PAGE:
No. 167.
Mr. Denby to Mr. Bayard.

No. 553.]

Sir: I have the honor to inclose herewith a copy of my communication to the Yamên on the subject of the obstruction in the Canton River.

I have, etc.,

Charles Denby.
[Inclosure in No. 553.]

Mr. Denby to the Foreign Office.

[To be sent before the 26th January in the form of an official “white” note.]

After consultation with my colleagues I have the honor to present to your highness and your excellencies the following additional observations relative to the removal of the Shalu barrier at Canton and the measures proposed by the Chinese Government to alleviate the injury caused to foreign commerce by the artificial obstructions erected in the river by the provincial authorities.

It is one of the principles of international law which during the last half century has had more than one practical application that, while the right of a government to take such measures for the defense of its territory as it may consider necessary even to the detriment of alien interests may not be questioned, such government is expected, the cause for the extraordinary measures adopted by it once having disappeared, to replace matters as they were before the necessity for such measures arose, and especially to remove immediately any obstructions in the channels of commerce to free intercourse which may have been erected for purposes of defense.

This rule applies equally to the state of things in the Canton River.

[Page 251]

Canton has been opened by treaty to foreign trade. Large sums have been spent there by foreign merchants for the erection of dwelling houses and godowns, and it is, therefore, only just and equitable that these obstructions which have been erected in the river of Canton for purposes of defense should be removed now that the necessity for them has disappeared.

The proposition of the provincial authorities to station a customs assistant of the fourth class at Whampoa, which your highness and your excellencies have seen fit to transmit to me, would have been very well if it had been put into force for a short time before the removal of the barrier could have been undertaken, but it can not be thought of as an equivalent for the losses and delays which of reign shipping has to suffer in the Canton River in consequence of the non-removal of the obstructions placed in it.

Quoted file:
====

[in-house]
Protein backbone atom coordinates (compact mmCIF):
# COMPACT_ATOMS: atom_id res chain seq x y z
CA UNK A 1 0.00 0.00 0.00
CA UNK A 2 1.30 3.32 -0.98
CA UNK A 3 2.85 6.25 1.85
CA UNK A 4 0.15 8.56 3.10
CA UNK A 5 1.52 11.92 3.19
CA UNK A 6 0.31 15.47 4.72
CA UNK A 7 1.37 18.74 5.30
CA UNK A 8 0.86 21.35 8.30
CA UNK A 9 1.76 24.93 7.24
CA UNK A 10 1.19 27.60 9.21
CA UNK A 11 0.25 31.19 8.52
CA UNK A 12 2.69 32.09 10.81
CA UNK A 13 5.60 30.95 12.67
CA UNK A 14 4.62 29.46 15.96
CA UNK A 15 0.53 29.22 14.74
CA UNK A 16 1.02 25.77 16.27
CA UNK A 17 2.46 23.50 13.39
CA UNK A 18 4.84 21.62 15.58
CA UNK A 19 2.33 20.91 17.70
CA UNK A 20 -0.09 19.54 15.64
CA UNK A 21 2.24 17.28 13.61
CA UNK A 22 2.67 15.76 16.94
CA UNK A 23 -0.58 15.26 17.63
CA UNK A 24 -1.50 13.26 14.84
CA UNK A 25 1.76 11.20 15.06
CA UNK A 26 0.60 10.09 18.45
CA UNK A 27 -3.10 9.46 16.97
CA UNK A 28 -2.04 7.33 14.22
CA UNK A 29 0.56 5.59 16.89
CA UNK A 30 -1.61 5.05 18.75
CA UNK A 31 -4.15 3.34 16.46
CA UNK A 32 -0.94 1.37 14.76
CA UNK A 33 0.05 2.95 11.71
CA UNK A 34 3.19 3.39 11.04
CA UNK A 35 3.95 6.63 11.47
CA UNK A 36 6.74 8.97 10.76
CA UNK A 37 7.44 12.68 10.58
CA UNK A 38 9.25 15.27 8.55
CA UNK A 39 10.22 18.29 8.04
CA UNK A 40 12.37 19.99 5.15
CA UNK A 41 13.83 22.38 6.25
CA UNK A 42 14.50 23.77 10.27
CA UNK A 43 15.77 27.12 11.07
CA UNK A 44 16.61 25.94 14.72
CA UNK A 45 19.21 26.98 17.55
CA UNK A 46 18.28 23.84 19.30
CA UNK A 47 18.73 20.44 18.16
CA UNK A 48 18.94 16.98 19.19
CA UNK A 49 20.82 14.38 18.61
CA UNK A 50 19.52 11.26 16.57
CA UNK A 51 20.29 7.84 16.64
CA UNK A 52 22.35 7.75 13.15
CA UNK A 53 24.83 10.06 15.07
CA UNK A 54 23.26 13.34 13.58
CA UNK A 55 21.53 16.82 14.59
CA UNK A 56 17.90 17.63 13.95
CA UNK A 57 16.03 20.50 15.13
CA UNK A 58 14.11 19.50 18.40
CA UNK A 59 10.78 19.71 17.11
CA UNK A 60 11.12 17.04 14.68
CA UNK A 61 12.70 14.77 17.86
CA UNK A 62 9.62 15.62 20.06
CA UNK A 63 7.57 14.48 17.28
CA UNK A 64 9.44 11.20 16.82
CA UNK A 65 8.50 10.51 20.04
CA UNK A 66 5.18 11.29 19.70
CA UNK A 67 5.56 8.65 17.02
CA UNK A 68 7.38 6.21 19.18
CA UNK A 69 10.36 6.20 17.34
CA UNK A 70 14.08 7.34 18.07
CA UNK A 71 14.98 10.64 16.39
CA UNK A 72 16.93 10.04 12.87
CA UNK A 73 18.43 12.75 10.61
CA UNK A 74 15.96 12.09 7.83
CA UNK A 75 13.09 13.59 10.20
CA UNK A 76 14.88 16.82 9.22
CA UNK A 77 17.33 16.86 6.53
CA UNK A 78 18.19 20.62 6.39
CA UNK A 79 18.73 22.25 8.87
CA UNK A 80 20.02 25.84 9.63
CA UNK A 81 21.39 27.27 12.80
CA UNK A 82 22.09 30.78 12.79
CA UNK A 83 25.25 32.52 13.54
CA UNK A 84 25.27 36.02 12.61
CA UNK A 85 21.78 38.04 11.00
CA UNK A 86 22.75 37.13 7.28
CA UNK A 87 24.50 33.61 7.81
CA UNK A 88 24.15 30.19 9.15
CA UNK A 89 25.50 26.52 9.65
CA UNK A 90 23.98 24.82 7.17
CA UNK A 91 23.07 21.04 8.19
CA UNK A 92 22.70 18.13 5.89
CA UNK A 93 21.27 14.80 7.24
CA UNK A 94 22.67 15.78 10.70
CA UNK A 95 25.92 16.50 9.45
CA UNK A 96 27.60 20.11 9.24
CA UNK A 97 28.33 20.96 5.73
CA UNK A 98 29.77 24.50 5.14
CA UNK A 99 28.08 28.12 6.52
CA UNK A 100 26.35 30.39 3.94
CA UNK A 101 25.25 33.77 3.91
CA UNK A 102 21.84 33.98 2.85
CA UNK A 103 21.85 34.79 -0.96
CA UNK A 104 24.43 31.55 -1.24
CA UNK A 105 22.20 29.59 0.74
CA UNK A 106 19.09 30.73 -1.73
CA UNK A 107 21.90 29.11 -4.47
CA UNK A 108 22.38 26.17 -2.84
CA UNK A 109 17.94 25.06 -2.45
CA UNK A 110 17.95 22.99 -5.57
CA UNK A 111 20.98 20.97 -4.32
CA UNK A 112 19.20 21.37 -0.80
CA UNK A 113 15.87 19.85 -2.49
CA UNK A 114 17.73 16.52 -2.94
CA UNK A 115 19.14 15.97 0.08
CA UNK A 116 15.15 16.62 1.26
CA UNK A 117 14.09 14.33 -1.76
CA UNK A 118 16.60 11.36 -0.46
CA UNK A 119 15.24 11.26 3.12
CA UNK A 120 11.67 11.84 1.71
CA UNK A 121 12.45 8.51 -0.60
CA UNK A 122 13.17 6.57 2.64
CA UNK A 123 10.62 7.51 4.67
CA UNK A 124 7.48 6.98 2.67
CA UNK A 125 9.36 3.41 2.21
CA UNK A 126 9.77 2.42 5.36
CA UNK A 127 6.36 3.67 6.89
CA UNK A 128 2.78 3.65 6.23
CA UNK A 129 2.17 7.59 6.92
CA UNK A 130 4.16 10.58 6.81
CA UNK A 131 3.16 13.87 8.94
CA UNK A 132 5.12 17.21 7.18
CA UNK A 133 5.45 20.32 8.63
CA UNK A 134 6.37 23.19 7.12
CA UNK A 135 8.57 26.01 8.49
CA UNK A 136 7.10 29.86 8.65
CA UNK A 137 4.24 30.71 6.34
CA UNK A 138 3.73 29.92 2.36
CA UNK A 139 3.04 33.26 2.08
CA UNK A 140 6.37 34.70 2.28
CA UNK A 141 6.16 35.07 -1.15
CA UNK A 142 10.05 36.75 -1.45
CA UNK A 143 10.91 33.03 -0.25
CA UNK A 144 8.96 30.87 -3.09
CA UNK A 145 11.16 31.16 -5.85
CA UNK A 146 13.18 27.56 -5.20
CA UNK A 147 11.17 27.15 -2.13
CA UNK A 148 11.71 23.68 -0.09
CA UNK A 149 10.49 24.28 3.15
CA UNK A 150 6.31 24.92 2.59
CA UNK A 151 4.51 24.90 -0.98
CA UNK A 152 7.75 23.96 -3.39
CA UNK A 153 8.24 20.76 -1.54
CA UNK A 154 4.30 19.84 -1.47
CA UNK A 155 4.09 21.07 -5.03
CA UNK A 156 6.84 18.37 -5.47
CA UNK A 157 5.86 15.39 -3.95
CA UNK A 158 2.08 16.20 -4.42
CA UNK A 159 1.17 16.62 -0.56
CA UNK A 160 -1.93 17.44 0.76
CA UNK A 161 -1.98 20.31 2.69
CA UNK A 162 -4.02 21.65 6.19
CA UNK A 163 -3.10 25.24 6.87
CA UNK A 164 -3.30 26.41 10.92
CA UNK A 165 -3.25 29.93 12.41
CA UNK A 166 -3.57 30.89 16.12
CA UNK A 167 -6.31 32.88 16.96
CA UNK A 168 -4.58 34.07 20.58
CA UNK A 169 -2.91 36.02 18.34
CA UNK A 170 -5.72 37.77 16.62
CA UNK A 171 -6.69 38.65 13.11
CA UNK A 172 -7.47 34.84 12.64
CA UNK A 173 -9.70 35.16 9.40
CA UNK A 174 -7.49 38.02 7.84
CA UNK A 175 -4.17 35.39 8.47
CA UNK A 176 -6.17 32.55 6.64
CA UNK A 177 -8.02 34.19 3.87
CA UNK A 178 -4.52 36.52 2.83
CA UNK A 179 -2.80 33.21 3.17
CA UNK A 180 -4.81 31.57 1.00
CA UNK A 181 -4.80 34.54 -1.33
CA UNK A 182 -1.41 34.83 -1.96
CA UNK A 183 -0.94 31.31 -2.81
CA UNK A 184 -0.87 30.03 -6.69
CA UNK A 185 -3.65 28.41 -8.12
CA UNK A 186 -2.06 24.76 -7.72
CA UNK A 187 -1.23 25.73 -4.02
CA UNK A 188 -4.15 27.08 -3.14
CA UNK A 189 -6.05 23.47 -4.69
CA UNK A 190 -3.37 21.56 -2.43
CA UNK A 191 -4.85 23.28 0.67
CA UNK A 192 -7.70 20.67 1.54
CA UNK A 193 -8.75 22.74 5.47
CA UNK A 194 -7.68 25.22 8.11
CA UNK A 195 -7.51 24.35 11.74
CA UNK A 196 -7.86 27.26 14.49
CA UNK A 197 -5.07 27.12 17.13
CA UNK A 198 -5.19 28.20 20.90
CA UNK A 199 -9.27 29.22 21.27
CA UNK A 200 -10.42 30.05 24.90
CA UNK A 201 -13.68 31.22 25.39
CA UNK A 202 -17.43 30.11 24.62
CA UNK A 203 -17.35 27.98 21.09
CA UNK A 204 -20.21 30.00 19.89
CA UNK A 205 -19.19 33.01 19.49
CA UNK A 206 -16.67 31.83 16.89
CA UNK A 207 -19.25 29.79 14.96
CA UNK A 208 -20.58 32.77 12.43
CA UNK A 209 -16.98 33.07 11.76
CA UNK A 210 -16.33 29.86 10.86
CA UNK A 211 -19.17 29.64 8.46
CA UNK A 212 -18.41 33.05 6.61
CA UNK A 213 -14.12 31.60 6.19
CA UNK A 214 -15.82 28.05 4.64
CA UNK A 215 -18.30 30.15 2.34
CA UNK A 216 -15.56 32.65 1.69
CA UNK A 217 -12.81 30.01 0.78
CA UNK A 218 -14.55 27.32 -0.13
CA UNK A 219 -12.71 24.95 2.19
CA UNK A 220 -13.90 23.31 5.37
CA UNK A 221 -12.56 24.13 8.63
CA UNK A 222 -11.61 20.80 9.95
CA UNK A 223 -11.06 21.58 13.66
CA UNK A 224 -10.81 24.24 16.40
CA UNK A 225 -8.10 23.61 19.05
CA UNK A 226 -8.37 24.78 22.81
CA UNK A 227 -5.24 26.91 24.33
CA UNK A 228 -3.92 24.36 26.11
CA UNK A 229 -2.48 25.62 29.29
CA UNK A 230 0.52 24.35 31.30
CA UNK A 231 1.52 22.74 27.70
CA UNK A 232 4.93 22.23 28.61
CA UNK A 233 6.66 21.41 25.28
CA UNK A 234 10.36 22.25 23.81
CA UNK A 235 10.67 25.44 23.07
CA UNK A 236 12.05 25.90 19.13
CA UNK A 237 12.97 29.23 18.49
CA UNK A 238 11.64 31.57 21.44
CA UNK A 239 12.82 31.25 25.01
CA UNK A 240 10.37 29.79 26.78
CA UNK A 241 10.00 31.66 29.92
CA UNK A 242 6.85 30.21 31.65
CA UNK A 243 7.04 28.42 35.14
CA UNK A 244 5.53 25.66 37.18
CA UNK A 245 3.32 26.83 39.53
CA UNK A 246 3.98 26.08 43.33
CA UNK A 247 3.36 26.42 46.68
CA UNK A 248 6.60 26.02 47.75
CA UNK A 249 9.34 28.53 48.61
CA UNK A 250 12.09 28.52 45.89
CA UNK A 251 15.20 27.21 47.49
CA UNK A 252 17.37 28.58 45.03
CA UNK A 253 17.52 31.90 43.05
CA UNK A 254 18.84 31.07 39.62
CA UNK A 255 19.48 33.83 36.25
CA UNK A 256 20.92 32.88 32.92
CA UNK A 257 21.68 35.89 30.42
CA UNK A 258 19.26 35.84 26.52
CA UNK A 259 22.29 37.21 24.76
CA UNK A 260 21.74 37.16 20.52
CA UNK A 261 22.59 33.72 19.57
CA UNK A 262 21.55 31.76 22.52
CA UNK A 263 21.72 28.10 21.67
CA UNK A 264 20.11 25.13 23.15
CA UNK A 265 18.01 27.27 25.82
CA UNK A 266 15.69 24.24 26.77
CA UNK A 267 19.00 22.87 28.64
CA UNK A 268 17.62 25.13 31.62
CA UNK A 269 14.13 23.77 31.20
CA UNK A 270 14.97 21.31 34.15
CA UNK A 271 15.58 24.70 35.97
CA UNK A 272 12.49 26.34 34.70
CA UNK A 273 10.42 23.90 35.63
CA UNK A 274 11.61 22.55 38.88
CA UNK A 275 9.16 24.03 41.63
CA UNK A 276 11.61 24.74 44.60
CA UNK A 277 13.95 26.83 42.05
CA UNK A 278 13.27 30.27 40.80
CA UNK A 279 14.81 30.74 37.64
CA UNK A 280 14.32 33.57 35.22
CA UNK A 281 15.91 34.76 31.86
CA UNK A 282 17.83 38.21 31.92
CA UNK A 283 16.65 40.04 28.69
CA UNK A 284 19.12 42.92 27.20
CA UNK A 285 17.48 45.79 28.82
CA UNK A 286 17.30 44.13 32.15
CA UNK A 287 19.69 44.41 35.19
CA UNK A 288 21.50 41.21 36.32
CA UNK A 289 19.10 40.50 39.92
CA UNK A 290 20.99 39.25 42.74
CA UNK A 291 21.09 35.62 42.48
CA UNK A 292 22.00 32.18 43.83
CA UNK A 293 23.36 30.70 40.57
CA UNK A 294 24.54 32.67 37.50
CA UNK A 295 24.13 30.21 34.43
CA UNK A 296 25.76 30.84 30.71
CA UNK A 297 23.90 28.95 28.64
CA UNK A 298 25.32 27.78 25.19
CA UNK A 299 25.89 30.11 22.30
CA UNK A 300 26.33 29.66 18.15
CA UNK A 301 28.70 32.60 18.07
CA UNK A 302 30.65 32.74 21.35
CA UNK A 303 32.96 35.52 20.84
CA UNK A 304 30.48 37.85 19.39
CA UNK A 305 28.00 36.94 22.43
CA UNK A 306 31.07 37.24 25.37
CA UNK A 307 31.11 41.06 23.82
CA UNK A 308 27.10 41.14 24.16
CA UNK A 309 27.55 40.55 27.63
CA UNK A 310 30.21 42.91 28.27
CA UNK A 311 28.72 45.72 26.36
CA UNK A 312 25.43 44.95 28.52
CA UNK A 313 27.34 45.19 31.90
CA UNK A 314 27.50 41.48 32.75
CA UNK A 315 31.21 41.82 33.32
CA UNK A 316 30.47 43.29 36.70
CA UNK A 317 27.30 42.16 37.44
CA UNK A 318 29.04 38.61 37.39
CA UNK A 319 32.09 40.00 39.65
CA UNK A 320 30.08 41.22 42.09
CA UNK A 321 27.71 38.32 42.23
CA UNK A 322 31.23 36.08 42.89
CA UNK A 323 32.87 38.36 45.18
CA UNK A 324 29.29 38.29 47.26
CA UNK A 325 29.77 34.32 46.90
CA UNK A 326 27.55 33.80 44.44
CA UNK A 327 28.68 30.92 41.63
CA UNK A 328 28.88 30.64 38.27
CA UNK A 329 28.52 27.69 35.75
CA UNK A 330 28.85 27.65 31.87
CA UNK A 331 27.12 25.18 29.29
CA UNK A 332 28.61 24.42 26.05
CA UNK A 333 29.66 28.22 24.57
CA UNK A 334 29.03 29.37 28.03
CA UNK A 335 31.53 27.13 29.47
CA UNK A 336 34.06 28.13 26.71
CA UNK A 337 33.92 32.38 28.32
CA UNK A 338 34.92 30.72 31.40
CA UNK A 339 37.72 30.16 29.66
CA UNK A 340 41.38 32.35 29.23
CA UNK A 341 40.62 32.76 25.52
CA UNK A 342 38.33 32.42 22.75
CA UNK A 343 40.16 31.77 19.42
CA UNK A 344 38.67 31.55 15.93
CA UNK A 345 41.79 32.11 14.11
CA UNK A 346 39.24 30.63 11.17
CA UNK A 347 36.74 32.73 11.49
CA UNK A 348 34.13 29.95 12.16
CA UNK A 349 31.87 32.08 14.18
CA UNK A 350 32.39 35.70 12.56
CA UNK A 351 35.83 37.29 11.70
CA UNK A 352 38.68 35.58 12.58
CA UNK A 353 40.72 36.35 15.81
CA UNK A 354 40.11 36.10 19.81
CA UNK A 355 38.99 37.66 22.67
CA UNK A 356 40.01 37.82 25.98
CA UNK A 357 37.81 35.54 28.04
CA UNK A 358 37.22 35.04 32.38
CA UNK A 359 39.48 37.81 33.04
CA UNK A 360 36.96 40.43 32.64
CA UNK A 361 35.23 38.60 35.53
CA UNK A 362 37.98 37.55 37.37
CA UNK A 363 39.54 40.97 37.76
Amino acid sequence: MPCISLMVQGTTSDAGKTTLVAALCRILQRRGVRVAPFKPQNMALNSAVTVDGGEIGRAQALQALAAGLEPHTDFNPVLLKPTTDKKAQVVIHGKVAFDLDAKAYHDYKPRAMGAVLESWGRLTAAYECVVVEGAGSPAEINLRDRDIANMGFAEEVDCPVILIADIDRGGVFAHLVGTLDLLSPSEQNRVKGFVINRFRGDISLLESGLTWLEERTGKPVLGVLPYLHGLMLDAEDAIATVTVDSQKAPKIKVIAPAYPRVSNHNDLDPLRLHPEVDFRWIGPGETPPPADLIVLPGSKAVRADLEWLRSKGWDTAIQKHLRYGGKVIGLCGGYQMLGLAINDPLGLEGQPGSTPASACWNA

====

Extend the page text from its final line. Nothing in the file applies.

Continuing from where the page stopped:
I can therefore only most earnestly request your highness and your excellencies to forward to the provincial authorities at Canton with as little delay as possible the necessary instructions for the removal of the barrier at Shalu.

If, as it might seem from a passage in the last communication of your highness and your excellencies to me on this subject, that an erroneous impression has been produced upon the mind of His Majesty the Emperor on this subject by an incomplete or one-sided report from the provincial authorities, I trust that the impression will be removed by your highness and your excellencies placing before the Emperor not only the facts of the case as I have had the honor to place them before you, but also the political consequences which are likely to result in future from a non-compliance with a generally recognized international rule as well as from a violation of treaty stipulations by which, with the express sanction of His Majesty the Emperor, Canton has been opened to foreign trade and navigation and has to remain so. Your highness and your excellencies will allow me at the same time to point out to them that the necessity of appealing to His Majesty the Emperor for reconsideration of this subject might have been spared to the Tsung-li Yamêm, if, as it is the case everywhere else, questions having an international bearing were not decided upon a report from the provincial authorities alone, without having been first submitted to the Tsung-li Yamên, to whom the foreign ministers have to look as the representatives of the Chinese Government in its international relations.

I avail, etc.,

Charles Denby.